Weather the Storm After the Storm – 3 Factors That Impact Your Flood Insurance
When a flood event strikes, it can devastate your home and your community. The residents of Texas unfortunately experienced this first and when Hurricane Harvey struck in 2017, causing $125 billion in damages.
In the aftermath, residents of Houston and other communities were forced to deal with the storm after the storm and start rebuilding. Wright Flood Insurance has been with them throughout the process, guiding them through the claims process and helping prepare them for this year’s hurricane season.
Whether you live in a high flood risk zone or not, the importance of having flood insurance when a flood event occurs is undeniable. But more than 70% of property owners in recent flood tragedies did not have insurance. And when it comes to flooding, it’s just a matter of time. Ninety-nine percent of the counties in the U.S. have been impacted by serious flood events, including one-in-four low-risk flood zones.
Flood insurance can help make your family whole again after a large flooding event. But what do you need to consider when purchasing flood insurance or updating your policy? What impacts your ability to make a more complete recovery?
From choosing the right coverage to learning more about how your coverage protects your home and family, understanding the three factors below will help you weather the storm after the storm by getting the most out of your flood insurance.
1. Your Deductible Matters
Like any insurance policy, both National Flood Insurance Policy (NFIP) and private flood insurance policies have a deductible. For NFIP policies, you actually have two deductibles: One for your dwelling and one for your personal property. When a claim is made, you will be responsible for covering the cost of the deductible before your insurance coverage kicks in.
So, how does this impact your settlement? When choosing your coverage, you may be attracted to a higher deductible that lowers your payment, but this also reduces how much the flood insurance company pays out on your claim. For example, if you choose a $2,500 deductible over a $1,000 deductible, your premium payment may go down by hundreds of dollars, but you will have to pay another $1,500 out of your pocket before your insurance covers anything.
2. RCV vs. ACV: Which Applies to Your Property?
When you purchase an NFIP flood insurance policy, you are purchasing a policy that covers physical damage to your dwelling (or commercial building) that is a direct result of a flood. In the event a claim is made, your dwelling will be evaluated to determine if the damages will be covered under either Replacement Cost Value (RCV) or Actual Cash Value (ACV)…a distinction that could make a big impact on how much you receive for your claim.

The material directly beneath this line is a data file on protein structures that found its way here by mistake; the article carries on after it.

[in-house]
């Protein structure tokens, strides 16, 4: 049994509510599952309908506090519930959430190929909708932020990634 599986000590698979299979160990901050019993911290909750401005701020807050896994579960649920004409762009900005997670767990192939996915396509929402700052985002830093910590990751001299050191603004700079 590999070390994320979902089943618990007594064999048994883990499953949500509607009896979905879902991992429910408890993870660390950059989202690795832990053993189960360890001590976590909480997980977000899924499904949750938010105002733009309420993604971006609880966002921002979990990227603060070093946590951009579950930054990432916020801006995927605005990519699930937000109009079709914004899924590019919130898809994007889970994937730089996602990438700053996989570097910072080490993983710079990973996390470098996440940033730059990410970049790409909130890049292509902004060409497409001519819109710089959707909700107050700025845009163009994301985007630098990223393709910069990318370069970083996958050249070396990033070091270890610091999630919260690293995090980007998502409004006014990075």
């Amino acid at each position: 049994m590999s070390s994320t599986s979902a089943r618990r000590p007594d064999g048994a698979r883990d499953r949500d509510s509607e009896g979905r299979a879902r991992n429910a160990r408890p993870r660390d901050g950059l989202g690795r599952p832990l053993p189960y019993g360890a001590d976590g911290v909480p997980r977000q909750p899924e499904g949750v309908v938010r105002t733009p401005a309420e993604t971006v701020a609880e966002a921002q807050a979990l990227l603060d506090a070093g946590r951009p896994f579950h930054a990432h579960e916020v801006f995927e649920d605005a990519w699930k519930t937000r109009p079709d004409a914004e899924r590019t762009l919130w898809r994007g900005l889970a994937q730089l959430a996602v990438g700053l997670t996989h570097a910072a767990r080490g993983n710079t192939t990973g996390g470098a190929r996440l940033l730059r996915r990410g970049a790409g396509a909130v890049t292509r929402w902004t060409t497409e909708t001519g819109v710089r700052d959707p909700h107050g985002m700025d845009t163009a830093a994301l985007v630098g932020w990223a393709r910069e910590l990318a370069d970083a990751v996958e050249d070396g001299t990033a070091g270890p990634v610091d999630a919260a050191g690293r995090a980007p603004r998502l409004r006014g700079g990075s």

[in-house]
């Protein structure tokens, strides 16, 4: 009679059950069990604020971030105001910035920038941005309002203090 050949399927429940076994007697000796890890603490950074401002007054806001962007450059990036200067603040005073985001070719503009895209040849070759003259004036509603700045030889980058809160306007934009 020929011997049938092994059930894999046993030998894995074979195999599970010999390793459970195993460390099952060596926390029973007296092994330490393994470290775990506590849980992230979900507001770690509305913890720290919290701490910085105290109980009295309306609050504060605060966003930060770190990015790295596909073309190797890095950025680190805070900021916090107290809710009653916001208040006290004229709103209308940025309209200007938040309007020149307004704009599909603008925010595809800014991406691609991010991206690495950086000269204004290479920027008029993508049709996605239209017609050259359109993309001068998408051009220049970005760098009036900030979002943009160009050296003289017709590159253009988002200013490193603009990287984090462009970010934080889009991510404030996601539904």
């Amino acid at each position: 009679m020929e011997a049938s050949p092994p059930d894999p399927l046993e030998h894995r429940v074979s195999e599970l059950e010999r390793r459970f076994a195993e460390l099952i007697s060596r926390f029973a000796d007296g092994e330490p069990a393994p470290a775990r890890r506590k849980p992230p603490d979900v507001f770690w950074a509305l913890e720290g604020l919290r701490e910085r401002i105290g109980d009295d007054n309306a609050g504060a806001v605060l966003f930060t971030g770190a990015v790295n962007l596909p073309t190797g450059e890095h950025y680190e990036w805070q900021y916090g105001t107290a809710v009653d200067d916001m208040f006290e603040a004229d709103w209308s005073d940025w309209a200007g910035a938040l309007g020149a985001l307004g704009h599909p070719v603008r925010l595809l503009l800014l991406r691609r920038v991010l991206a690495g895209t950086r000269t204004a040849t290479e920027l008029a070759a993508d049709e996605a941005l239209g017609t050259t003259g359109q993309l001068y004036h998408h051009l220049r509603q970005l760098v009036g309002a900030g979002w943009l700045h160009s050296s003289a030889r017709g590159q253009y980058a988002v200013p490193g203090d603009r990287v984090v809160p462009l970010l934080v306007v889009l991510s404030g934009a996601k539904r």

Replacement Cost Value refers to the cost it would take to replace the damaged area of a building, without depreciation. Property owners only qualify for RCV if they meet the following criteria, listed in FEMA’s NFIP Summary of Coverage (residential):
- The building must be a single-family dwelling; and
- The building must be your principal residence at the time of loss, meaning you live there at least 80 percent of the year; and
- Your building coverage is at least 80 percent of the full replacement cost of the building, or is the maximum available for the property under the NFIP
If your property does not fall under RCV, damaged property will be covered at Actual Cash Value, which considers depreciation of the property over time and factors it into the adjustment. From a financial standpoint, RCV typically results in higher payments on damaged property.
While your dwelling may be covered under RCV, some building items always fall under ACV. For example, carpeting and appliances will always be covered under ACV, along with all other personal property (which must be insured separately) and any damages covered under an NFIP commercial flood insurance policy.
3. What’s Covered? – Understanding Your Policy and its Limits
When a flood strikes, your number one concern will be getting your life— and your home—back to normal. That’s why it is important to learn more about what parts of your home are covered and which parts are not covered before a flood strikes, so you know what to expect when it’s time to call your flood insurance company.
For example, when your policy says it covers “physical damage” that doesn’t mean it covers all damage to your property. In fact, it only covers items touched by flood waters and/or damaged as a “direct” result of a flood.
The good news is FEMA’s residential and commercial summaries of coverage make it easy to know what your NFIP flood policy covers and if you need excess flood coverage — coverage that goes above and beyond the $250,000 limit offered by an NFIP policy—to ensure your life can return to normal after a flood.
Residential Coverage Guide*
Commercial Coverage Guide*
*This guide from FEMA.gov provides general guidance only. Please refer to your policy for complete list.
Now is the time to review your policy and ensure you have the coverage you need for both your property and your home. If you have questions about your policy, are interested in purchasing excess flood coverage, or want to learn more about flood insurance, contact Wright Flood or your local agent today.